What can I say.....Wal-mart, Horizon, Dean....now Whole Foods
No surprises, I guess...mammon and all that, eh. Or maybe PT Barnum.
Whole Food Fight
by Derrick Z. Jackson
Just when I was about to praise fiddleheads, farmers markets, and the
joy of true freshness, along comes John Mackey.
Mackey is the chief executive officer of Whole Foods. The more
appropriate title should be Hole in the Wallet Foods. For years, it
charged premium prices for produce, meats, seafood, and poultry, not to
mention chocolate and chips, on the assumption that they were
delivering groceries more fresh and ecocorrect than traditional
My personal experience, with three Hole in the Wallets alone servicing
the People’s Republic of Cambridge, is that they deliver decent produce
decently enough to ignore the smoke rising from my credit card.
No more. Mackey is trying to turn Whole Foods into the Wal-Mart of
ecogroceries. He was unmasked this week as using a pseudonym to post
messages for seven years on the Internet trashing the market value and
competency of Wild Oats Markets. It happens that his company, which
raked in $5.6 billion of sales last year, is trying to buy Wild Oats
for $565 million.
The Federal Trade Commission is opposed to the purchase, saying it
would wipe out competition in that sector of the grocery industry. The
FTC says Mackey boasted to the Whole Foods board that buying Wild Oats
“means eliminating this threat forever, or almost forever.”
Just as annoying is the response of Whole Foods. Thus far it is
coddling the loopy ethical lapse of its CEO. Mackey has already posted
a lame defense of his behavior on the corporate website, blaming the
FTC for trying to “embarrass both me and Whole Foods.” The Wall Street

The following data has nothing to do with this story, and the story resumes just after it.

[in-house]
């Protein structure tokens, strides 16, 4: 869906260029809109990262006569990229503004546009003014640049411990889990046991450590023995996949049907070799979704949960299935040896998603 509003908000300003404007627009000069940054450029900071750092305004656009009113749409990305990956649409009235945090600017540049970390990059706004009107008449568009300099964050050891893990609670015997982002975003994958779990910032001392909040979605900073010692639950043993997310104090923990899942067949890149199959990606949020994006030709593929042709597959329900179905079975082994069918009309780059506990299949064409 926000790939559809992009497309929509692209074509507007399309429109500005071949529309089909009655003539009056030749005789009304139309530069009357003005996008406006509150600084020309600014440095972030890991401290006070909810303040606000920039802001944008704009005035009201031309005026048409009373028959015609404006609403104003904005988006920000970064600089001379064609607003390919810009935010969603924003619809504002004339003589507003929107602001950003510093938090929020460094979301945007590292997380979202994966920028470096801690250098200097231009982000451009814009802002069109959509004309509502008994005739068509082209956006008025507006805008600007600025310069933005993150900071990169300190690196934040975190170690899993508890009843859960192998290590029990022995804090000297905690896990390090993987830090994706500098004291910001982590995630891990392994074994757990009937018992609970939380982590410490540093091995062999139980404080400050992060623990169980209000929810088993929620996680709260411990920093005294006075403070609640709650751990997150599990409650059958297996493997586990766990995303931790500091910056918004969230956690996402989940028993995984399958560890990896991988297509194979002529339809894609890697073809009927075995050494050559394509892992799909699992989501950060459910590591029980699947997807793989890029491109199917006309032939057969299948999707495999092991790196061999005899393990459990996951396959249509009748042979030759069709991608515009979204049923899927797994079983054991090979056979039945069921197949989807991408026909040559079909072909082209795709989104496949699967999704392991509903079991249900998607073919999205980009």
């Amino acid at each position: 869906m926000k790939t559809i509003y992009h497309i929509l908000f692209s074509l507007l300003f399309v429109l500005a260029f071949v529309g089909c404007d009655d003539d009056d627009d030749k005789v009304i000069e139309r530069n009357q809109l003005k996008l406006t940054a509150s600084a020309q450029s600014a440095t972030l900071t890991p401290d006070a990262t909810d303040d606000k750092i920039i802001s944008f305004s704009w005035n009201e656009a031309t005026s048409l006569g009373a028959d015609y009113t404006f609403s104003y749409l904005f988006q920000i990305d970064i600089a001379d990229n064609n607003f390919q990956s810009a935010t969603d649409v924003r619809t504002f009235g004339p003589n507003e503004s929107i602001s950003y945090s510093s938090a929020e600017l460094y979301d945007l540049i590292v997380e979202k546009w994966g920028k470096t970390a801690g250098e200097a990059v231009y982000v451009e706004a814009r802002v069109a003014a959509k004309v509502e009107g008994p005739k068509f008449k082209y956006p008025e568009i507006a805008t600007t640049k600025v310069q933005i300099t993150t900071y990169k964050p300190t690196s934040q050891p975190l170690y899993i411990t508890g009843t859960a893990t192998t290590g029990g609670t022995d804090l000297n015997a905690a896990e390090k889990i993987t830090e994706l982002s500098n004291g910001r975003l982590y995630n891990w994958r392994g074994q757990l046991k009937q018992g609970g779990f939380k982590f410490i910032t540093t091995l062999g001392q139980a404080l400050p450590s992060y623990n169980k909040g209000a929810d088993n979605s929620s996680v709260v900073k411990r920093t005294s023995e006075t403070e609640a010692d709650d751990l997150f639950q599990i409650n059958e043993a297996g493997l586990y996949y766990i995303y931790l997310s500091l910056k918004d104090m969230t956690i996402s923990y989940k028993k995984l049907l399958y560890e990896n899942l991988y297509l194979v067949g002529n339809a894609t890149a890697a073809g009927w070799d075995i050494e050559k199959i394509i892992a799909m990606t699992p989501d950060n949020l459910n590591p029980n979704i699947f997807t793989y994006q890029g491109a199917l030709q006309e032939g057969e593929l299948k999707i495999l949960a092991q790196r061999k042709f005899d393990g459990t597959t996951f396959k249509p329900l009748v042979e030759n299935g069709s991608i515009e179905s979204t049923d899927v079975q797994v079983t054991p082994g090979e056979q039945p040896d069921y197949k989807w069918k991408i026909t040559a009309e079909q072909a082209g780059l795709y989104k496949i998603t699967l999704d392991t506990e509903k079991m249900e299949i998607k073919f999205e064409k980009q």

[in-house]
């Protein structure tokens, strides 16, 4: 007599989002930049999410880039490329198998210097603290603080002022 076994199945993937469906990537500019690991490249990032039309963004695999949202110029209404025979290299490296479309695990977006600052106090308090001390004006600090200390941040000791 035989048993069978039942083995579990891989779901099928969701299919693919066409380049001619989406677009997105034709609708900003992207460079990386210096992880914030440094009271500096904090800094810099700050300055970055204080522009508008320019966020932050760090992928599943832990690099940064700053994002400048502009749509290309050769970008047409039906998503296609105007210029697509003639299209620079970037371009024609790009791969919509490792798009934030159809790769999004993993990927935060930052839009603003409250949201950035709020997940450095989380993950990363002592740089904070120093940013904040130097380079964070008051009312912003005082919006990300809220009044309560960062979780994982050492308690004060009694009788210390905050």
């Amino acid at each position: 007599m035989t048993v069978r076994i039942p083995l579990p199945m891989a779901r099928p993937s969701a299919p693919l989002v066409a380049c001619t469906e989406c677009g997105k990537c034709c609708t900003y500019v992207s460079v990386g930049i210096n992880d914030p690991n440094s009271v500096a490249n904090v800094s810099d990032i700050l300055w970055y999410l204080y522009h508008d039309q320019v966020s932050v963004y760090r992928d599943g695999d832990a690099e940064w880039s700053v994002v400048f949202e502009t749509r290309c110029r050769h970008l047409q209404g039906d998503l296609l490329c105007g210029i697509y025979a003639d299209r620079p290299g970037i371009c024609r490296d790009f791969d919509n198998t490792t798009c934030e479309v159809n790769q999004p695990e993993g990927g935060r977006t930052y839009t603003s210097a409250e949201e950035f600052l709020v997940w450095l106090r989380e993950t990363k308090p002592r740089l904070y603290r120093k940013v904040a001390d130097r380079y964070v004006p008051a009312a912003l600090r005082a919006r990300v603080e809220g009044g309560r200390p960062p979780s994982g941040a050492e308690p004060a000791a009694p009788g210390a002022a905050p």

Journal, which broke the story earlier this week, reported yesterday,
“So far, there appear to be few other consequences. A big Whole Foods
investor said it was sticking by Mackey and, as of midafternoon, the
Whole Foods board hadn’t met to discuss the matter.”
Well, as the Whole Foods board sits in la-la land thinking that their
shiitakes don’t stink, I offer myself as the first consequence. I am
staging a one-man boycott.
I will spend the rest of the summer procuring my vegetables from places
other than Whole Foods, most preferably my local farmers market or
co-op. If there is ever a time to tell Hole in the Wallet to plug the
leak in its credibility, this is it. Besides, not even it can compete
with the explosive taste of locally grown strawberries and raspberries
that are bordeaux in color, blueberries and corn on the cob that
actually have juice inside, and tomatoes, oh, tomatoes!
I grow my own tomatoes, but the farmers market ones, being more
professionally grown, come earlier than mine. Anyone who has tasted a
locally grown tomato versus even the best offerings of Hole in the
Wallet know that the taste is like comparing a fruit bomb to an
Better still, if you do not like the term “boycott,” consider yourself
part of a movement. Americans have grown tired of the uncooked potato
taste of so many fruits grown around the world for our supermarkets,
just to give us the disappointing illusion of having a peach or
blueberry all year long. Americans are supporting farmers markets to
the degree that the number of them has grown from 1,755 in 1994 to
4,385, according to the US Department of Agriculture.
A study this year by researchers at Colorado State University found
that 30 percent of Americans now prefer to buy fresh produce from
farmers markets or direct from producers. Dawn Thilmany, the lead
author of the study, told the Fort Collins Coloradoan, “I think
everyone knew that farmers markets are popular because we see them
around, but the good news is, it’s kind of mainstream.”
The study found — bearing out why Whole Foods has been so successful —
that shoppers who go to farmers markets or otherwise purchase “direct”
are willing to pay 7 percent to 23 percent more for fruits and
vegetables that are locally grown, organic, or nutritionally superior.
In a press release, Thilmany said the growing popularity suggests that
consumers are developing “a strong connection to local food systems,”
inspiring small farmers to “explore unique varieties and cultivars of
fruits and vegetables.”
With Mackey mouthing off, there is no better time to strengthen local
connections and sever our ties with Whole Foods until we hear that
Mackey is disciplined or fired. He might be close to a monopoly on the
freshest commercial grown food. It will never be as sweet as the
strawberry from a farmer’s market.